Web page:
Over several weeks in July and August 2021, 79 participants from 16 countries participated in “Development entrepreneurship: 12 keys to successful policy reform.” During the course, participants learned from real-life cases how leaders used entrepreneurial principles to identify and introduce technically sound and politically feasible reforms to foster positive societal and developmental change. Coalitions for Change (CfC) developed the online course, a partnership between The Asia Foundation and the Australian Embassy in the Philippines.
The Development Entrepreneurship online course culminated on August 20, 2021, with special guests from The Asia Foundation and the Australian Embassy in the Philippines.
Using a mix of videos and in-person exchanges with leaders and fellow learners, participants learned key concepts on selecting technically sound and politically feasible reforms, applying entrepreneurial principles in the pursuit of reforms, and developing behaviors of successful reform leaders.
The Asia Foundation’s Thailand Country Representative Tom Parks talked about elites and power shifts in his Political Settlements session. Action for Economic Reforms in the Philippines founder, Men Sta. Ana III spoke on the importance of unraveling problems through spotting Binding Constraints. Rene Sanapo, CfC Leadership Component Manager, shared his ideas on the Observe-Orient-Decide-Act approach, or the importance of reiteration and reflection. Grounding the key concepts are case stories of policy reform leaders.
Danielle Campbell, a Senior Researcher for Institute for Human Security and Social Change, found the critical concept of five entrepreneurial principles practical. “I get how important it is to try and shift the system. But given most of my work has been at the local level, I am not sure how to go about that. I found the 12 key concepts helpful and provided concrete actions to do policy reform. Particularly, the logic around having the belief that the ‘future can be influenced.’”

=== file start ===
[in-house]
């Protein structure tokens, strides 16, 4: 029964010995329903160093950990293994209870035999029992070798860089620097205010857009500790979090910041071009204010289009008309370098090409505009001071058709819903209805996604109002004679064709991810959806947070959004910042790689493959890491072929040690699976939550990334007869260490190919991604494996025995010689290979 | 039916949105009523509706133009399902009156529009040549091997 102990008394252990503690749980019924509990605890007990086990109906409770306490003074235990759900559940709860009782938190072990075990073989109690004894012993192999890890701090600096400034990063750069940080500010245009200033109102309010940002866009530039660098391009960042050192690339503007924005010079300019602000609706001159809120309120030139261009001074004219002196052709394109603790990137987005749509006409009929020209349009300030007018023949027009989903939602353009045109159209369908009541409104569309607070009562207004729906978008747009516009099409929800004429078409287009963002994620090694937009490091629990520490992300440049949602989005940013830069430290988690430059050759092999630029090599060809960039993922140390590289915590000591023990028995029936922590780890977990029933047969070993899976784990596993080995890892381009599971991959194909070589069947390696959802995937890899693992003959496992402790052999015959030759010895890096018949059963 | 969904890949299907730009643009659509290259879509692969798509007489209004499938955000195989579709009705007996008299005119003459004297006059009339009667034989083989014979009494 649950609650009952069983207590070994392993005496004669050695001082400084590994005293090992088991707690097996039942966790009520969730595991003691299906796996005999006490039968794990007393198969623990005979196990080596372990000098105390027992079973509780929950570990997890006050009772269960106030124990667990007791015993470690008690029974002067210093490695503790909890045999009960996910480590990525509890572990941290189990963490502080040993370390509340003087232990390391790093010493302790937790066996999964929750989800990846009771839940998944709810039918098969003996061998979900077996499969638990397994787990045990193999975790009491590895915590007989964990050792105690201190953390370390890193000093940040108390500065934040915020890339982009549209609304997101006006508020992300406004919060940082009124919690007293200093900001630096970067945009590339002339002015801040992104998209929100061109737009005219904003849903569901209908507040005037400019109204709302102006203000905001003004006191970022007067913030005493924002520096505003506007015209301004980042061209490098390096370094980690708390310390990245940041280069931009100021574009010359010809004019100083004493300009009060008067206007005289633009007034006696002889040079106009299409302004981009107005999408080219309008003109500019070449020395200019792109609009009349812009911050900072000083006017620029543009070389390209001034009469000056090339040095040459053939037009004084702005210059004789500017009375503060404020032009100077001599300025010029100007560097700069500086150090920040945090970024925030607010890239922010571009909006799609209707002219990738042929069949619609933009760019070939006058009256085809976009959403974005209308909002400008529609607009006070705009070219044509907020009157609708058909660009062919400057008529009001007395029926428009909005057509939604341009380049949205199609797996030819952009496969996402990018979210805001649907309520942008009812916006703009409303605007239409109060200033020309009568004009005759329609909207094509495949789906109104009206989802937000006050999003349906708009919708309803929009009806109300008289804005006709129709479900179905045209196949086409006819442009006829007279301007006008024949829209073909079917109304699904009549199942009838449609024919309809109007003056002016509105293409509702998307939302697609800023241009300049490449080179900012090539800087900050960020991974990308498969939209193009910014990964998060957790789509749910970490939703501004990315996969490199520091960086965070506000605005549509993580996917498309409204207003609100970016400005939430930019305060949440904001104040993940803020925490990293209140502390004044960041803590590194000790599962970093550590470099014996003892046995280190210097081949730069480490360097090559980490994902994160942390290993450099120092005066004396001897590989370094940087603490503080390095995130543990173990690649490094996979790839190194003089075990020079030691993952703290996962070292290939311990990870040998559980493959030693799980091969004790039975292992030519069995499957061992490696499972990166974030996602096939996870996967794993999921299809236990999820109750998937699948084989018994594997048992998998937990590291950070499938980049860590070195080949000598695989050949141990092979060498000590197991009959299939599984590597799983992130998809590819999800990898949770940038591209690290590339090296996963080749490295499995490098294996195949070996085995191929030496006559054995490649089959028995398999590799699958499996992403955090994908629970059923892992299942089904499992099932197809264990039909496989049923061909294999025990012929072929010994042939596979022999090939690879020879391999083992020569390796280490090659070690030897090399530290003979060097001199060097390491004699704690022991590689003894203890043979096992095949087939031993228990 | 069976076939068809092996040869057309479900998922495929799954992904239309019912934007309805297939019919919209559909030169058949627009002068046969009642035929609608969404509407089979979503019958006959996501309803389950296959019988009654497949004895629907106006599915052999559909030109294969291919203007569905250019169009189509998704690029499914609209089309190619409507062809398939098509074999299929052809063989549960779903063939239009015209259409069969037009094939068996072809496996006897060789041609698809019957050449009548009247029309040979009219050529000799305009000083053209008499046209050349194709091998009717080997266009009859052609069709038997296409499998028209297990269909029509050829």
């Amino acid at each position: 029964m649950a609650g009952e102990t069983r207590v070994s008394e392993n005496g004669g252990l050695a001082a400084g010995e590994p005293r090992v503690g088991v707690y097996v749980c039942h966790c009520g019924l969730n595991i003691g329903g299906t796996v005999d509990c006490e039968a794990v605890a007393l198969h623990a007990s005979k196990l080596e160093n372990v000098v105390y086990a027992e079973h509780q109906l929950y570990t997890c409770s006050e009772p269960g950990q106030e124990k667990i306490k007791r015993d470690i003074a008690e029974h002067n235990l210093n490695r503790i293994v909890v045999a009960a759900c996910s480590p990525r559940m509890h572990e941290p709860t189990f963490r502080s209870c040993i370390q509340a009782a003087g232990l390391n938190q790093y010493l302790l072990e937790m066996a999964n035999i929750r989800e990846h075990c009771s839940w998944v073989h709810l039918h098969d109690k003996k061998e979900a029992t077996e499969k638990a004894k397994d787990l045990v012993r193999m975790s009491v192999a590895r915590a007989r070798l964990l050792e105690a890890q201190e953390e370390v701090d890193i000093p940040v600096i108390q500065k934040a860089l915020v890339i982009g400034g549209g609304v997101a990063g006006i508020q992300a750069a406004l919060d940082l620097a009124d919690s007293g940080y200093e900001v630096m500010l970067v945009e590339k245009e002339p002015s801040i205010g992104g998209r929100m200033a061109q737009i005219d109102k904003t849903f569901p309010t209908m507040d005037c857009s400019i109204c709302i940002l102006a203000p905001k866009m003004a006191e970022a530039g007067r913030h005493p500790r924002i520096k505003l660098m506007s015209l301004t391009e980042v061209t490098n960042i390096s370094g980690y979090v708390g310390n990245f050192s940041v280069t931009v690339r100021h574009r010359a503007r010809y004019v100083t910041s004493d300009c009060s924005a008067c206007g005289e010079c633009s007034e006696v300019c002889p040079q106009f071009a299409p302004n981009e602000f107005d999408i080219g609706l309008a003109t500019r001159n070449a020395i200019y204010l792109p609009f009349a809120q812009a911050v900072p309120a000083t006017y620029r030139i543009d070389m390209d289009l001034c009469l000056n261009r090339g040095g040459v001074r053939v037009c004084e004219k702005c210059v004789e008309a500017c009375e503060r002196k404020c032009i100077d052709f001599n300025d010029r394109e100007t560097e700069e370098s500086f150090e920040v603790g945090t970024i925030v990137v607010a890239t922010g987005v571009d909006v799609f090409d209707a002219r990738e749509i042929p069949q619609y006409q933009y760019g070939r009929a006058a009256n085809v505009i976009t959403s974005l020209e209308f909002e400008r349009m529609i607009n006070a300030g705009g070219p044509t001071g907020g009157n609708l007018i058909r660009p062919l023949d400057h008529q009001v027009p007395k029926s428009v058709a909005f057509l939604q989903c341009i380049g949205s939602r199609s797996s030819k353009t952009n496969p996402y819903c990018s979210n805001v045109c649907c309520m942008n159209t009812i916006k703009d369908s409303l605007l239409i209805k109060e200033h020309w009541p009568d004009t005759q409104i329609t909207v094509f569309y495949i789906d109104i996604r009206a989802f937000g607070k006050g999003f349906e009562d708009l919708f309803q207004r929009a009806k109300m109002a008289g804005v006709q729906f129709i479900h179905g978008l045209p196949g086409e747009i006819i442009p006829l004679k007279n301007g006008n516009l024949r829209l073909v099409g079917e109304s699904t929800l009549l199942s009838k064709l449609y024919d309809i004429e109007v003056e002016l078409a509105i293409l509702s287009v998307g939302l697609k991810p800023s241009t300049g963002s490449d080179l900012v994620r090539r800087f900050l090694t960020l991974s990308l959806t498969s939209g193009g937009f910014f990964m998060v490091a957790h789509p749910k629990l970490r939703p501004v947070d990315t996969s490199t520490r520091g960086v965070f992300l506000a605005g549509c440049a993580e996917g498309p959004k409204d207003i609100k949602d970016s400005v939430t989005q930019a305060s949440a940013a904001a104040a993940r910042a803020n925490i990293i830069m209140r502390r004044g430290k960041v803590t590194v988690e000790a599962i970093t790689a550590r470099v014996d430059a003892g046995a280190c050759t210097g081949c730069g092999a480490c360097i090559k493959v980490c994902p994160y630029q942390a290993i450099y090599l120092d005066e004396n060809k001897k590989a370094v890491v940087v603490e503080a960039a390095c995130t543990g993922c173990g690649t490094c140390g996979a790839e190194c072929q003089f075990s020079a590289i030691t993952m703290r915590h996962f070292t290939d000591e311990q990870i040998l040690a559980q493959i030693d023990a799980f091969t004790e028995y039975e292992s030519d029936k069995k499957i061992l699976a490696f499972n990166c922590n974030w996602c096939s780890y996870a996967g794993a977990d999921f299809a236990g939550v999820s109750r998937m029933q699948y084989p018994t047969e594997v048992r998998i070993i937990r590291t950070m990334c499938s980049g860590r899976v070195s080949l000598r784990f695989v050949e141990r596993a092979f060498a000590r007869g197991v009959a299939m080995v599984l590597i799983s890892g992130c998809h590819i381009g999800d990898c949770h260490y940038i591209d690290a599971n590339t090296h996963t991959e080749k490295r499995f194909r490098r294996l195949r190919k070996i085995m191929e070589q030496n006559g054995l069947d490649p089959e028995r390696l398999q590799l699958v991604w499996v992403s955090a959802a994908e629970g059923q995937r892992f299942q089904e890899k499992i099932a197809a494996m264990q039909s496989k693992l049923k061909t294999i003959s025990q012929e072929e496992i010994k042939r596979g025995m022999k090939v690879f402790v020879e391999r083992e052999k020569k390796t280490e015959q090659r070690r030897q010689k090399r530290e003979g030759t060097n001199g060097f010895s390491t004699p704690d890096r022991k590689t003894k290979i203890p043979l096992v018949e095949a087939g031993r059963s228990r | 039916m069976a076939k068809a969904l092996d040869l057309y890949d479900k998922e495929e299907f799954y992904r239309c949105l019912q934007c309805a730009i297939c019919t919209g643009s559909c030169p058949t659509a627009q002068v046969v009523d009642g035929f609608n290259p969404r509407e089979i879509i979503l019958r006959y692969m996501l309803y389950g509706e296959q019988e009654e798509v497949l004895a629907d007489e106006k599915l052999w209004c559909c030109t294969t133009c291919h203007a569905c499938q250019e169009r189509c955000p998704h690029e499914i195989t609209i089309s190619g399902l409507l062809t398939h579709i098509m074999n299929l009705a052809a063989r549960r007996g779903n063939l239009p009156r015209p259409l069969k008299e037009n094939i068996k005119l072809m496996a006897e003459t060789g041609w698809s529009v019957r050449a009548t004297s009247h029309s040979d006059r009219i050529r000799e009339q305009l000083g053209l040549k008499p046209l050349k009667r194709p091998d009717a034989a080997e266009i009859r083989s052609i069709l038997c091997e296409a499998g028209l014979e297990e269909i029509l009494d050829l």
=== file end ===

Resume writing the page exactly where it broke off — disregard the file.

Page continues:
Wanting to increase access to public transportation for persons with disabilities, Mohammad Kamrul Hasan Bhuiyan from The Asia Foundation Bangladesh said, “Three criteria of transformative reform helped me think of a sustainable reform idea, and, that the reform (idea) should have an impact.”
The course still offered something new, even for those experienced in development work, like Len Mesina, Country Programme Manager, United Nations Women in the Philippines. “It’s great to know and find out the tools and strategies of Development Entrepreneurship. This is something that I have been looking for, for so long, being a development worker and as someone who is getting tired of the long and tedious process of reform work, development engagements, and building partnerships. The development entrepreneurship perspective is a fresh set of lens to use.”
During the commencement program on August 20, 2021, Pablo Lucero, Australian Embassy’s Portfolio Manager for Governance, encouraged the participants to stay curious and ambitious in the reforms they are pursuing and to “spend a significant amount of time reflecting on reforms that will benefit the poor and the vulnerable, and how to uphold human rights.”
Meanwhile, The Asia Foundation’s Philippines Country Representative Sam Chittick reminded the participants to invest in the kind of change that matters and to continue to build the community of leaders. “There is a broader community that cares about the things that you care about: successful development and policy change that improves the lives of people in meaningful ways. A community that will be a sounding board and a reference point for you to continue your work,” said Chittick.
Given the positive feedback of this inaugural course, Coalitions for Change will conduct a second course in November 2021. We invite interested participants to learn more about this exciting new approach to development.
Watch out for more announcements at https://developmententrepreneurship.org.